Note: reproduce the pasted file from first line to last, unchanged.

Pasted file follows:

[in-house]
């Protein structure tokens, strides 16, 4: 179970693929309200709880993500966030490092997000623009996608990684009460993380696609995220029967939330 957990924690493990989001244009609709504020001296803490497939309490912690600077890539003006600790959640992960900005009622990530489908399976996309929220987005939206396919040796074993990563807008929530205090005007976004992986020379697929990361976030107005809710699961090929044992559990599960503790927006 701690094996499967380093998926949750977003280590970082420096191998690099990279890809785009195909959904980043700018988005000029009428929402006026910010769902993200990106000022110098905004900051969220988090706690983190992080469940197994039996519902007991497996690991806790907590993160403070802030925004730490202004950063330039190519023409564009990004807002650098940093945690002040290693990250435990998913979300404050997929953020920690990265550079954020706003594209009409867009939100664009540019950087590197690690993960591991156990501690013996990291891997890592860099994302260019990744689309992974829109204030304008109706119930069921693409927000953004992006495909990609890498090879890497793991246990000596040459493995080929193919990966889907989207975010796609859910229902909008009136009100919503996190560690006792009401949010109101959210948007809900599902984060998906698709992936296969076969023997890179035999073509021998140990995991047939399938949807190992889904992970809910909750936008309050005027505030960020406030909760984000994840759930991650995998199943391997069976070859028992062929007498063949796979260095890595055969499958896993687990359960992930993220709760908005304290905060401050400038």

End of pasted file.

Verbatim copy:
[in-house]
């Protein structure tokens, strides 16, 4: 179970693929309200709880993500966030490092997000623009996608990684009460993380696609995220029967939330 957990924690493990989001244009609709504020001296803490497939309490912690600077890539003006600790959640992960900005009622990530489908399976996309929220987005939206396919040796074993990563807008929530205090005007976004992986020379697929990361976030107005809710699961090929044992559990599960503790927006 701690094996499967380093998926949750977003280590970082420096191998690099990279890809785009195909959904980043700018988005000029009428929402006026910010769902993200990106000022110098905004900051969220988090706690983190992080469940197994039996519902007991497996690991806790907590993160403070802030925004730490202004950063330039190519023409564009990004807002650098940093945690002040290693990250435990998913979300404050997929953020920690990265550079954020706003594209009409867009939100664009540019950087590197690690993960591991156990501690013996990291891997890592860099994302260019990744689309992974829109204030304008109706119930069921693409927000953004992006495909990609890498090879890497793991246990000596040459493995080929193919990966889907989207975010796609859910229902909008009136009100919503996190560690006792009401949010109101959210948007809900599902984060998906698709992936296969076969023997890179035999073509021998140990995991047939399938949807190992889904992970809910909750936008309050005027505030960020406030909760984000994840759930991650995998199943391997069976070859028992062929007498063949796979260095890595055969499958896993687990359960992930993220709760908005304290905060401050400038």